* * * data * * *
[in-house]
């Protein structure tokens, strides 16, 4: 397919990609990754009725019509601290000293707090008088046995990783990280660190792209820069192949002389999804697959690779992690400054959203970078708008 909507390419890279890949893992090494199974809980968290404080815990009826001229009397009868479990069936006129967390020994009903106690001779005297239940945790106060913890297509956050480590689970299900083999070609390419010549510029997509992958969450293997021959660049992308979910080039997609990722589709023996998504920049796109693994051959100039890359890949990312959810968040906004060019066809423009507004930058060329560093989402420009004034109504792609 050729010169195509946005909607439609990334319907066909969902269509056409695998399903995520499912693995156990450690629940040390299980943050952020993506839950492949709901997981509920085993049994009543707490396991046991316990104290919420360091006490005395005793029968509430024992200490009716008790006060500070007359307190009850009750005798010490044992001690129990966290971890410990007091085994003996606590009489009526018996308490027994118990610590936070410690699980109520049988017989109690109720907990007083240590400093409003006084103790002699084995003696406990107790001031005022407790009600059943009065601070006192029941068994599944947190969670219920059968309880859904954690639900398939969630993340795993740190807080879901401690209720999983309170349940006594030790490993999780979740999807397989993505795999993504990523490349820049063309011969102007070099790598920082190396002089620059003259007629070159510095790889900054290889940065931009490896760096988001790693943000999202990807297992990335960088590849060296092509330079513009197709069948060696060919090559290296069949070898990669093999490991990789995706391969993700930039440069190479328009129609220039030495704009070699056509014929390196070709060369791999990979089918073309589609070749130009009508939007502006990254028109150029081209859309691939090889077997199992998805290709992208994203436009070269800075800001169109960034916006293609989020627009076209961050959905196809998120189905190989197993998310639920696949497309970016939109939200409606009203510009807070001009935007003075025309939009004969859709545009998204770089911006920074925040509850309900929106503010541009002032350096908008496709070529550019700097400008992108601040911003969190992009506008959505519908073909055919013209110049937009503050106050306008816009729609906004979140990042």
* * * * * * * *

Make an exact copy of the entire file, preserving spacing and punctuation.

[in-house]
């Protein structure tokens, strides 16, 4: 397919990609990754009725019509601290000293707090008088046995990783990280660190792209820069192949002389999804697959690779992690400054959203970078708008 909507390419890279890949893992090494199974809980968290404080815990009826001229009397009868479990069936006129967390020994009903106690001779005297239940945790106060913890297509956050480590689970299900083999070609390419010549510029997509992958969450293997021959660049992308979910080039997609990722589709023996998504920049796109693994051959100039890359890949990312959810968040906004060019066809423009507004930058060329560093989402420009004034109504792609 050729010169195509946005909607439609990334319907066909969902269509056409695998399903995520499912693995156990450690629940040390299980943050952020993506839950492949709901997981509920085993049994009543707490396991046991316990104290919420360091006490005395005793029968509430024992200490009716008790006060500070007359307190009850009750005798010490044992001690129990966290971890410990007091085994003996606590009489009526018996308490027994118990610590936070410690699980109520049988017989109690109720907990007083240590400093409003006084103790002699084995003696406990107790001031005022407790009600059943009065601070006192029941068994599944947190969670219920059968309880859904954690639900398939969630993340795993740190807080879901401690209720999983309170349940006594030790490993999780979740999807397989993505795999993504990523490349820049063309011969102007070099790598920082190396002089620059003259007629070159510095790889900054290889940065931009490896760096988001790693943000999202990807297992990335960088590849060296092509330079513009197709069948060696060919090559290296069949070898990669093999490991990789995706391969993700930039440069190479328009129609220039030495704009070699056509014929390196070709060369791999990979089918073309589609070749130009009508939007502006990254028109150029081209859309691939090889077997199992998805290709992208994203436009070269800075800001169109960034916006293609989020627009076209961050959905196809998120189905190989197993998310639920696949497309970016939109939200409606009203510009807070001009935007003075025309939009004969859709545009998204770089911006920074925040509850309900929106503010541009002032350096908008496709070529550019700097400008992108601040911003969190992009506008959505519908073909055919013209110049937009503050106050306008816009729609906004979140990042």